タチウオ類の1新種, Lepidopus calcarの記載を行った.本種はハワイ海嶺のコラハン海山の水深270～350mのところから採集され, 強いトゲ状の啓鰭第2棘を有することで他のLepidopus属魚類 (成魚) と区別できる.本種の脊椎骨数と背鰭鰭条数はL.caudatus (Euphrasen) のものより少なく, L.xantusi Goode et BeanおよびL.dubius Parin et Mikhailinのものよりも多い.
Opisthocentrus ocellatus (Tilesius, 1811), a stichaeid species attaining a size of about 22 cm TL, is known north from Kamchatka, Sakhalin and Peter the Great Bay south to Wonsan, Korea and Japan.In Japanese waters it has been recorded from Hokkaido, Mutsu Bay, Aomori Pref., Sado Island, Niigata Pref, and Himi, Fukui Pref.In Mutsu Bay, this species inhabits shallow waters from inshore Zostera beds to depths of 30-50 m.From Hokkaido specimens have been collected from depths of more than 300 m.Mature males have a conspicuous nuptial coloration and greatly prolonged dorsal spines along the entire length of the fin except for the posteriormost 7-12 pungent spines.In the stomach of specimens collected from Zostera beds in Mutsu Bay, gammarids, caprellids, small limpets and ostracods are mainly found.In the bay the spawning season extends from early December to mid January, when the water temperature falls to 5°-10°C. In spawning experiments carried out in December, 1978 and January, 1979 in an aquarium, spawnings took place in empty scallop shells, in a horizontal hole of a concrete block, or under a net set on the bottom at dark corners of the aquarium.In all of the five spawnings observed, females encircled their egg masses and guarded them until the eggs hatched.In natural grounds, 5-6 m deep, at Moura, Mutsu Bay, egg masses were found in narrow cavities under stones on muddy sand bottoms.The egg masses were guarded by females in the same manner as in the aquarium.The eggs are spherical and translucent, 1.89-2.01 mm in diameter.Eggs adhere to each other at their adhesive points and form an egg mass.The yolk is colorless and contains a large light yellow oil globule and many small ones.A white cloudy substance surrounds the large oil globule.In the rearing experiment in 1979, larvae hatched from natural egg masses were reared for 35 days in a vessel.Newly hatched prolarvae were 9.0-10.0 mm TL.In about 23 days they absorbed yolk and grew to 12.7 mm TL.Young fish, 33.0-40.0 mm TL, were collected from Zostera beds at Shirasu, Mutsu Bay with a small trawl-net in late May, 1979.The fish grows to 6-11 cm TL in one year and matures at a size of about 10cm TL in both sexes.Life span of the fish is two years or, in a few cases, three years.
Morphological development of jack mackerel, Trachurus japonicus (Temminck et Schlegel) is described from 196 specimens reared from eggs to juveniles in the laboratory at Tosa City, Japan.The egg is spherical in shape, and of moderate size, 0.87-0.90mm in mode.It is characterized by a light brownish oil globule, 0.17-0.22mm in diameter, and a narrow perivitelline space.During the late stages of embryonic development, the oil globule becomes situated rather close to the head, and on hatching is immediately under the forward part of the head.Hatching takes place about 40 hours after fertilization at water temperatures 20-22°C. The newly hatched larvae are 2.3-2.5mm in total length, with 18-21 (8-10+10-11) myomeres.The most characteristic feature of the larvae is the extension of the anterior end of the yolk sac beyond the anterior margin of the head.On the 4th day after hatching the body reaches approximately 3mm in length, and the yolk material has been absorbed. During the early postlarval stage, the caudal rays, the base of 2nd dorsal and anal fins begin to develop, the body attaining a length of about 6mm.The preopercular spines appear for the first time in the 7th day when the larvae reach about 3.4mm in length, and increase in size and number during larval development.During the late postlarval stage, the body is elongated to approximately 13mm in length.The 1st dorsal and pelvic fins are becoming evident at the end of this stage, the 29th day after hatching. Soon after reaching the early juvenile stage, the preopercular spines become less conspicuous and have almost disappeared at the end of this stage.Small scutes developed along the lateral line can be observed in individuals as small as 19mm in length.Both the scutes and body scales are well developed in individuals longer than 26.5mm in length.At the late juvenile stage, complete number of rays is present in the pectoral and caudal fins.The juveniles attain about 55mm in length at the end of this stage, about 60 days after hatching.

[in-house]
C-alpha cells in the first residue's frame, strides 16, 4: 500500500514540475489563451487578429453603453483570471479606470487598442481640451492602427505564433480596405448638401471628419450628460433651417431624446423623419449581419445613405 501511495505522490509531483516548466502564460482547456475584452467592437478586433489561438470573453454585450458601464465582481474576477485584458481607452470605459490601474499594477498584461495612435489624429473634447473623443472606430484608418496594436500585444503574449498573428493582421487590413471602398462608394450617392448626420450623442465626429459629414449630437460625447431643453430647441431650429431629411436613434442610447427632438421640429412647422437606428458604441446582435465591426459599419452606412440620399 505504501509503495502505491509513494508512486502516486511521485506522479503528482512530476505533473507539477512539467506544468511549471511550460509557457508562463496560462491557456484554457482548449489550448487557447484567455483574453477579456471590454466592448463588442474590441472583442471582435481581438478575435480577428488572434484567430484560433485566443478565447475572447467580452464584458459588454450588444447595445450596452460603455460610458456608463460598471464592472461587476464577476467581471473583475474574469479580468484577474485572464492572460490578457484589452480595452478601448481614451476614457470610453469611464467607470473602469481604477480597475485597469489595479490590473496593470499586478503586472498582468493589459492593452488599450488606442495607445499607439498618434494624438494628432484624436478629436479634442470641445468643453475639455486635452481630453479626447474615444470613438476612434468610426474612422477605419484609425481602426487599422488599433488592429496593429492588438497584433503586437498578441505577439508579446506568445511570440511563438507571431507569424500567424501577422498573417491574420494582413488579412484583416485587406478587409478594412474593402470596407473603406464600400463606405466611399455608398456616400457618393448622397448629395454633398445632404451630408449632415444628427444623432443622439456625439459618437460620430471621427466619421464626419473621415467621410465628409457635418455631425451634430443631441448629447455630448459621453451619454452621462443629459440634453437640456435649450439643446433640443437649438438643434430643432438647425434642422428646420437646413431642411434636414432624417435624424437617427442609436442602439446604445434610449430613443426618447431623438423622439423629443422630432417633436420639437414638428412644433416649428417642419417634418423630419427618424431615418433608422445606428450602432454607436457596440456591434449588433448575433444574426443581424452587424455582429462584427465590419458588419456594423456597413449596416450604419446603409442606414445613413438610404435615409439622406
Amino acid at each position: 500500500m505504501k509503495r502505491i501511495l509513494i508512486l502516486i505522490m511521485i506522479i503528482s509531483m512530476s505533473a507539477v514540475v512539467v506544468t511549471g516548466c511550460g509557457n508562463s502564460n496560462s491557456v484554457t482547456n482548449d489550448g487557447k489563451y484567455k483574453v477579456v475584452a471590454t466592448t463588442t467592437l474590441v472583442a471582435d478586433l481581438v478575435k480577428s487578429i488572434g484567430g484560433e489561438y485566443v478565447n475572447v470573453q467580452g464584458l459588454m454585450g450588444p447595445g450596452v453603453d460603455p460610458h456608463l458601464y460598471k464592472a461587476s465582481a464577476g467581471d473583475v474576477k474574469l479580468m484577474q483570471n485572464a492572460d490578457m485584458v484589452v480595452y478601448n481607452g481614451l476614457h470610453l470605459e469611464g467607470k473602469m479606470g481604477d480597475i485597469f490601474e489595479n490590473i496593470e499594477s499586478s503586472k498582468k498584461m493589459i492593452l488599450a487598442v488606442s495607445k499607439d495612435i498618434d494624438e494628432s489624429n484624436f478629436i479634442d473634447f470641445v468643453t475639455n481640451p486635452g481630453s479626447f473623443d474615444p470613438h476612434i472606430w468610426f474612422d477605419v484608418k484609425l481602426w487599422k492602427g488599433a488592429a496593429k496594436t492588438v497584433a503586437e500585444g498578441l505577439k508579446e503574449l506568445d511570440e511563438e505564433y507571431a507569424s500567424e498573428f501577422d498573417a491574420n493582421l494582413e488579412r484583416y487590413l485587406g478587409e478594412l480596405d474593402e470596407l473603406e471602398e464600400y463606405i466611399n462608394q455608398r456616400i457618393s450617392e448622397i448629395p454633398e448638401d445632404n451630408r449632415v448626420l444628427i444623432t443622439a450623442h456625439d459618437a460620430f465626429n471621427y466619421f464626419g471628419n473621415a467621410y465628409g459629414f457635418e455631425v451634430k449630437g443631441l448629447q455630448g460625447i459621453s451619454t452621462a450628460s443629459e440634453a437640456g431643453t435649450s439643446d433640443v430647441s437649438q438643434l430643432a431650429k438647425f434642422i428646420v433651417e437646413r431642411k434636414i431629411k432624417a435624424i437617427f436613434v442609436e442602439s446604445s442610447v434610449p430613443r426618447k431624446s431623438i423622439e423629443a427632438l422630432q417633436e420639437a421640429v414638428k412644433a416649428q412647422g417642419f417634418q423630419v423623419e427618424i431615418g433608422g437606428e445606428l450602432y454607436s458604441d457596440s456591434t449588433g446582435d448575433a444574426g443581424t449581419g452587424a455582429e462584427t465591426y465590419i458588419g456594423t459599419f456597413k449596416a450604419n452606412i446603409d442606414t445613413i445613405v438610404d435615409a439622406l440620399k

A total of 70 larvae and juveniles of Cryptacanthodes bergi (Cryptacanthodidae, Blennioidei) were collected by a fish larva net towed off the east coast of Aomori Pref.in the northwestern Pacific Ocean.The larvae and juveniles, measuring from about 15 to 31.5 mm TL, were collected at the sea surface from March to June, mainly by night hauls.In a 18.0mm TL postlarva, the body is elongated and compressed.The anus opens a little ahead of the midpoint of the body.The eyes and pectoral fins are large.The body is densely pigmented along each myotome except for the abdomen and caudal peduncle.Along the middorsal line, there is a longitudinal white area which is wider anteriorly.The myotome count is 74 (24+50).In a 30.0mm TL juvenile, the body is much elongated and compressed, and the eyes and pectoral fins are relatively small.The lower jaw protrudes beyond the upper jaw and forms a wry mouth.The pelvic fins are absent.Head sensory canals are not well developed and have some outer openings. A gravid female, collected on Oct.6, 1977, from muddy bottom at a depth of 50-60m in Mutsu Bay off Aomori City, has 249 maturing orange yellow eggs measuring 1.7 to 2.2mm in diameter.Its ovary is a single type. A similarity in the distribution of melanophores between larvae of C.bergi and Zaprora silenus (Zaproridae) was detected.